ARABIC Língua Árabe Moderna Modern Arabic Arabe moderne

 
ARABIC STUDIES; ESTUDOS ARABES; LINGUA ARABE MODERNA; COMO LER O ALFABETO ARABE; GRAMATICA ARABE ELEMENTAR;  HOW TO READ THE ARABIC ALPHABET; BASIC GRAMMAR OF MODERN ARABIC. PROF. DR. DARCY CARVALHO [26/04/2013].

 

LINGUA ÁRABE MODERNA . BIBLIOGRAFIA ADICIONAL ON LINE

 

1.            APRENDA ARABE SOZINHO POR  A.S. TRITON 

TEACH YOURSELF ARABIC BY A. S. TRITON , PROFESSOR AT SOAS- UNIVERSITY OF LONDON. CONTENTS: ARABIC PRONUNCIATION, 36 GRAMMAR LESSONS , TABLES, KEY TO EXERCISES, INDEX. PROFESSOR TRITON USES NO RUNNING TEXT, EXCEPT FOR ONE ON PAGE 23, A TALE ABOUT A CLEVER HONEST MONKEY. THE WHOLE ARABIC GRAMMAR IS TAUGHT BIT BY BIT WITH DETACHED UNCONNECTED SENTENCES. BEAUTIFULL CALLIGRAPHY, CLEAR PRINTING. 295 PAGES. ENGLISH UNIVERSITY PRESS, LONDON 1943.

https://archive.org/details/TeachYourselfArabicByTriton

 

2. FABULAS DE LOQMÁN; VERTIDAS EM PORTUGUEZ e paraphrasesdas em versos hebraicos (1898)  Author: Luqman; Sociedade de Geografia de Lisboa; Bénoliel, Joseph; Wogue, Lazare Eliszer, 1817-1897.    Subject: Fables, Arabic. Publisher: Lisboa : Imprensa nacional.  Book contributor: University of California Libraries.  Collection: cdl; americana

 

http://archive.org/details/fabulasdeloqmn00luqm

MEMORIZE O TEXTO PORTUGUÊS E DECIFRE O ÁRABE

 

 

INTRODUÇÃO AO ESTUDO DA LINGUA ÁRABE MODERNA

1. A LÍNGUA ÁRABE, COMO LER O SEU ALFABETO
     HOW DO QUICKLY LEARN THE ARABIC ALPHABET

Neste  primeiro volume da obra do professor Johanan Kapliwatzky podemos  aprender a ler rapidamente o alfabeto da língua árabe e obter uma boa  introdução ao estudo da sua gramática suficiente para começar a leitura de textos simples. 
With this  short volume on the Arabic language we can quickly learn how to read the Arabic alphabet and get important hints into its basic grammar.
 
ARABIC LANGUAGE AND GRAMMAR 1. JOCHANAN KAPLIWATZKY 

THE ARABIC LANGUAGE AND GRAMMAR, PART 1, 1938 BY DR. JOHANAN KAPLIWATZKY, THIRTEENTH EDITION 1979. SIXTY LESSONS OF ARABIC, VOCABULARY AND KEY. AN EASY INTRODUCTION INTO WRITTEN ARABIC, IN 168 PAGES .

LÍNGUA E GRAMÁTICA ÁRABE. PARTE PRIMEIRA. ESTA PARTE DA OBRA ENSINA A LER O ALFABETO E DÁ  NOÇÕES PRELIMINARES DE GRAMÁTICA SUFICIENTES PARA LER TEXTOS SIMPLES.

Aprender vocabulário deve ser a principal preocupação do estudante de árabe. Com os recursos multilíngues que já estão presentes nos computadores ou na internet é possível copiar  textos e editá-los normalmente. Aprender a ler caligrafia árabe é também necessário. Há várias versões caligráficas do alfabeto árabe. Procure na internet <Arabic Caligraphy>.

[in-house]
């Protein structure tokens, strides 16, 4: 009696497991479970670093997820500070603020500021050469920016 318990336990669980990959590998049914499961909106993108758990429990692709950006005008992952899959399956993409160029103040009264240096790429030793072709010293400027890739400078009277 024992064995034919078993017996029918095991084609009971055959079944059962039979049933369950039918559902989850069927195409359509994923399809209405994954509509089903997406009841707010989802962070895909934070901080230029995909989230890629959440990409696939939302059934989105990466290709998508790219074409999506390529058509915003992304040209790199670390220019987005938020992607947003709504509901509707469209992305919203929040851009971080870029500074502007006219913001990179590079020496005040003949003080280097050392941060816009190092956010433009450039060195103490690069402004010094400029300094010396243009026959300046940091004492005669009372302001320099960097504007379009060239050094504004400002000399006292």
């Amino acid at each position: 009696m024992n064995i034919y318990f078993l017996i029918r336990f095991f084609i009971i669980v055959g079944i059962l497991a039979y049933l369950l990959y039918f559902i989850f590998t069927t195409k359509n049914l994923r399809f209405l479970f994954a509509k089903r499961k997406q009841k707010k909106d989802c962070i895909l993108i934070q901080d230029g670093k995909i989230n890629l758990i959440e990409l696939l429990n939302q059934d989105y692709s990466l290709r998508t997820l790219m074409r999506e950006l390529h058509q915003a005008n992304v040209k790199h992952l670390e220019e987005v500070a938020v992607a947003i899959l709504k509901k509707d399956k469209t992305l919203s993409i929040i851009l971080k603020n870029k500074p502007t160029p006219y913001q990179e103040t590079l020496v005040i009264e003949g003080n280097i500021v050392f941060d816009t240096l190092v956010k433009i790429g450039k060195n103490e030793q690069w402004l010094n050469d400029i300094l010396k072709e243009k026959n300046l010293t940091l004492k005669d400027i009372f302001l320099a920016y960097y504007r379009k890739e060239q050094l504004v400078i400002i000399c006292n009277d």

A civilização árabe é parte integrante da formação dos povos ibéricos, estudá-la é ampliar o conhecimento da nossa própria história. 

O melhor e maior dicionário Árabe- Inglês  é o Modern Written Arabic de HANS WEHR, on line, e em  formato de pocket book, com edição original em alemão.

Sobre este  grande dicionario,  e o tipo de língua árabe que ele contem,  ler  on line o artigo publicado  por  LADISLAV DROZDÍK do Institute of Oriental and African Studies, da  Slovak Academy of Sciences, Bratislava, Slovakia , publicado em  Asian And African Studies, 7, 1998, com o título Modern Written Arabic in Hans Wehr´s Arabisches Wörterbuch Für Die Schriftsprache der Gegenwart (1st , 5th Editions)
 

The download of the Wehr-Cowan work is  possible also from:

 [PDF].A DICTIONARY OF MODERN WRITTEN ARABIC – StudyQuran

A reproduction of the pocket book edition . 1139pages.

www.studyquran.org/resources/HansWehr-cowan.pdf
 
Um site francês que dá informações sobre árabe e outros idiomas é o LEXICOLOGOS, que disponibiliza um teclado árabe.
 
 

A obra  An Introduction to Modern Literary Arabic, por  David Cowan, foi traduzida para o português pela  Prof.  Dra.  Safa Abou Chahla Jubran, professora doutora do Departamento de Linguas Orientais da Universidade de São Paulo, com o titulo alterado para: GRAMATICA DO ARABE MODERNO. David Cowan. Editora, Ano. Visite o site  Publicações Letras Orientais  da  Faculdade de Filosofia Letras e Ciências Humanas [FFLCH/ USP]. www.letrasorientais.fflch.usp.br/arabe/185

Sobre David Cowan ,An Introduction to Modern Literary Arabic, e outros dos melhores livros existentes para estudar, em inglês, o idioma  árabe, veja a transcrição  de um texto do Prof. Thomas F. Ogara,  tirado do site da Amazon, um ótimo lugar para pesquisar sobre língua árabe.
The Arabist , Thomas F. Ogara, while providing  an  extensive  and learned customer review of David Cowan´s book  for Amazon, also reviewed  Kapliwatzky, now available on line in Archive. org :
 [ QUOTE] THOMAS F. OGARA:  This review is for  An Introduction to Modern Literary Arabic (Paperback)  

This introduction to the literary language is indeed excellent. Cowan provides detailed, clear explanations of grammatical points and moves in a logical progression through the material. The book is most decidedly not of the "Teach Yourself" type, in that it is presumed that the reader is educated and familiar with grammatical terminology, and it does not interface with the spoken language.

I can only compare it with Haywood and Nahmad's "New Arabic Grammar of the Written Language", which it resembles considerably. (Cowan was published by Cambridge, whereas Haywood and Nahmad was published by Oxford - interesting!).

I learned Arabic with the Haywood and Nahmad book, which I preferred and which I felt provided more background material than Cowan. Cowan is much more concise, which in my opinion is not necessarily an asset in this subject. You may want to check out both of these books; they are both still in print, both available through Amazon and were both published about the same time (1950's) and therefore somewhat dated, although not as much as you might think.